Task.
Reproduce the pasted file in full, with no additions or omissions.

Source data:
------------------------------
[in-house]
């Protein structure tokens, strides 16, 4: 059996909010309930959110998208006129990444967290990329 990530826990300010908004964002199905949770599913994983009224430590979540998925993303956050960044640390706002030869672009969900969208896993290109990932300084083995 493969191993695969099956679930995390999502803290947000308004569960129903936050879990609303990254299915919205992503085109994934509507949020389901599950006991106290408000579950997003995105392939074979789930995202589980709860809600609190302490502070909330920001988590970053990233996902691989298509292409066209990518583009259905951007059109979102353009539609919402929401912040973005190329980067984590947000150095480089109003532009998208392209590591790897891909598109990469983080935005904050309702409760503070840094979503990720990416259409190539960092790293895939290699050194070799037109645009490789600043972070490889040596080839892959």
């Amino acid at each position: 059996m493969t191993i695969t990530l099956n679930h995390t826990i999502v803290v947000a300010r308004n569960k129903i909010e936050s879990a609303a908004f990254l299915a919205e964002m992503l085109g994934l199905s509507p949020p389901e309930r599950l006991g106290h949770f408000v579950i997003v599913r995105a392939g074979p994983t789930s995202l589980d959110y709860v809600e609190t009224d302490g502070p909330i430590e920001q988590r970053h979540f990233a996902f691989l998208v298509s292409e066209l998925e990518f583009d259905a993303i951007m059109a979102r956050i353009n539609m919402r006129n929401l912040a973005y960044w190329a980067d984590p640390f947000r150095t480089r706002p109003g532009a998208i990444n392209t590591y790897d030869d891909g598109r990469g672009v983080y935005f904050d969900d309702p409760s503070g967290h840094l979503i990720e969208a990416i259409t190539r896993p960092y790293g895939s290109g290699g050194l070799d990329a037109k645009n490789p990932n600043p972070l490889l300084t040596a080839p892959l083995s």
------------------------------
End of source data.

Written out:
[in-house]
């Protein structure tokens, strides 16, 4: 059996909010309930959110998208006129990444967290990329 990530826990300010908004964002199905949770599913994983009224430590979540998925993303956050960044640390706002030869672009969900969208896993290109990932300084083995 493969191993695969099956679930995390999502803290947000308004569960129903936050879990609303990254299915919205992503085109994934509507949020389901599950006991106290408000579950997003995105392939074979789930995202589980709860809600609190302490502070909330920001988590970053990233996902691989298509292409066209990518583009259905951007059109979102353009539609919402929401912040973005190329980067984590947000150095480089109003532009998208392209590591790897891909598109990469983080935005904050309702409760503070840094979503990720990416259409190539960092790293895939290699050194070799037109645009490789600043972070490889040596080839892959």
């Amino acid at each position: 059996m493969t191993i695969t990530l099956n679930h995390t826990i999502v803290v947000a300010r308004n569960k129903i909010e936050s879990a609303a908004f990254l299915a919205e964002m992503l085109g994934l199905s509507p949020p389901e309930r599950l006991g106290h949770f408000v579950i997003v599913r995105a392939g074979p994983t789930s995202l589980d959110y709860v809600e609190t009224d302490g502070p909330i430590e920001q988590r970053h979540f990233a996902f691989l998208v298509s292409e066209l998925e990518f583009d259905a993303i951007m059109a979102r956050i353009n539609m919402r006129n929401l912040a973005y960044w190329a980067d984590p640390f947000r150095t480089r706002p109003g532009a998208i990444n392209t590591y790897d030869d891909g598109r990469g672009v983080y935005f904050d969900d309702p409760s503070g967290h840094l979503i990720e969208a990416i259409t190539r896993p960092y790293g895939s290109g290699g050194l070799d990329a037109k645009n490789p990932n600043p972070l490889l300084t040596a080839p892959l083995s």